Background: Dopamine agonists are first-line agents for the treatment of prolactinomas and sometimes are used in patients with acromegalia. There is evidence that these drugs, especially cabergoline, are associated with an increased risk of new cardiac valve regurgitation in patients treated for Parkinsons disease.
Objective: Our objective was to evaluate the prevalence of cardiac valve regurgitation in patients with prolactinomas and acromegalia treated with dopamine agonists.
Design and settings: An observational, casecontrol study was conducted at a University Hospital.
Patients: 81 treated patients, 37 with microprolactinomas, 31 with macroprolactinomas and 13 with acromegalia; 61 were treated with cabergoline, 16 with bromocriptine and 4 with quinagolide. We used an age-matched control group of fourteen patients diagnosed of prolactinomas before starting treatment with dopamine agonists.
Results: Patients receiving a cumulative dose above the media were compared with those receiving a cumulative dose below it. The prevalence of cardiac-valve regurgitation of aortic (19.5 and 15%, P=0.77); mitral (19.5 and 22.5%, P=0.79); and tricuspid (9.8 and 12.5%, P=0.73); valves was similar. When treated patients were compared with control patients, the prevalence of cardiac-valve regurgitation of aortic (17 and 0%, P=0.12); mitral (21 and 14.3%, P=0.72); and tricuspid (11.1 and 14.3%, P=0.66); valves was also similar. There were no cases of pulmonic regurgitation in all patients.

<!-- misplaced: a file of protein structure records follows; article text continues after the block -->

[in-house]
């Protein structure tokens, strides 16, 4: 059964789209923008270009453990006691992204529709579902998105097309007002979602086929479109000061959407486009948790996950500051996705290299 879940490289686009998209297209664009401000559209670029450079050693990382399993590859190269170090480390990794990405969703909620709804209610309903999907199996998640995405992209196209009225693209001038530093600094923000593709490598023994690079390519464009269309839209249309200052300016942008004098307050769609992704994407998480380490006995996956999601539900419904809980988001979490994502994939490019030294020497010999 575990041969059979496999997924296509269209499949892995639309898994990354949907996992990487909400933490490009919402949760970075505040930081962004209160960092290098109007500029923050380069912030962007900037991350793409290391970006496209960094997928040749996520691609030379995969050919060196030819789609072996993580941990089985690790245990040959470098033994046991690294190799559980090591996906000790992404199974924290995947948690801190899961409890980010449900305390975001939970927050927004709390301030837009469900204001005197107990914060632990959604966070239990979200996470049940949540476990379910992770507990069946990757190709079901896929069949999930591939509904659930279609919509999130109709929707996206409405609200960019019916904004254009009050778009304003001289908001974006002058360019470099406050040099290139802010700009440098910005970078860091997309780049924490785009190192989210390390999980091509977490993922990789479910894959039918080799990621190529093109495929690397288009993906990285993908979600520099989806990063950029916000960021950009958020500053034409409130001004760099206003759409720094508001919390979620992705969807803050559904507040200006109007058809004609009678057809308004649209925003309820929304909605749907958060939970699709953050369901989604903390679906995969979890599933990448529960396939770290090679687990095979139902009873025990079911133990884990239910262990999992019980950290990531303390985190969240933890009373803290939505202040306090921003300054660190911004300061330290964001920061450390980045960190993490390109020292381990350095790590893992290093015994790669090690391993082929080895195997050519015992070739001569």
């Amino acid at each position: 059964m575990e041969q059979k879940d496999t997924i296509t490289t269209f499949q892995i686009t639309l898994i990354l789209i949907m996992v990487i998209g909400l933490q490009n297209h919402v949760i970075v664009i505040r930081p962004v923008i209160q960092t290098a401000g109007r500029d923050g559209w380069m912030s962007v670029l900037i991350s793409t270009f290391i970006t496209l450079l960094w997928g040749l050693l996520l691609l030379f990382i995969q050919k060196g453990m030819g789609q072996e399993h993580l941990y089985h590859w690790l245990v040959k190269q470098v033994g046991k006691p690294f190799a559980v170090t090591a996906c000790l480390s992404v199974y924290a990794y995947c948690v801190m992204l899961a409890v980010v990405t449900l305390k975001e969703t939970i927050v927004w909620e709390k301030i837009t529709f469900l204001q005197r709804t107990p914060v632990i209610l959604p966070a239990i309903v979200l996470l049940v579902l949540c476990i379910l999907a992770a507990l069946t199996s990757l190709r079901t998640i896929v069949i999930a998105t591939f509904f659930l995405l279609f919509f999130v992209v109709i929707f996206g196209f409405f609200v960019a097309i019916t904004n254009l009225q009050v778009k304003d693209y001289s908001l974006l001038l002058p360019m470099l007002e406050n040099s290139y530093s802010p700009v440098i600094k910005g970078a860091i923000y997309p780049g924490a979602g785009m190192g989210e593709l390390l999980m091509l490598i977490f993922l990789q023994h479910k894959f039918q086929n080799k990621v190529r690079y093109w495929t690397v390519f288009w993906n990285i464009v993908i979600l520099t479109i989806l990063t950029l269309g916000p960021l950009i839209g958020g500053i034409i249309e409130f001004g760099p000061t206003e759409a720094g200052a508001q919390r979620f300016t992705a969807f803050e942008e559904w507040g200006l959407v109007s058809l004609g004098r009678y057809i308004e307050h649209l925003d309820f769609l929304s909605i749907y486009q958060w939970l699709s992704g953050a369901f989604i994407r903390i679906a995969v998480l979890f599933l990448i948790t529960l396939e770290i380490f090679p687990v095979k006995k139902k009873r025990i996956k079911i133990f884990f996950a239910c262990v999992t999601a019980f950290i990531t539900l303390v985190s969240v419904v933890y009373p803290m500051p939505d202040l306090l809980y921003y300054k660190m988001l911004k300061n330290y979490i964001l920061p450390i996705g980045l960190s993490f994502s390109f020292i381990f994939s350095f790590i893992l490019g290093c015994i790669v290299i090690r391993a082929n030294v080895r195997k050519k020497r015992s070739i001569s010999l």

Conclusion: The prevalence of cardiac-valve regurgitation was similar in patients with higher and lower cumulative doses of dopamine agonists. The result was the same in treated patients when compared with control patients. This study shows results which coincide with some publications. Nevertheless, it also found data that differ from other studies.
30 Apr - 04 May 2011
European Society of Endocrinology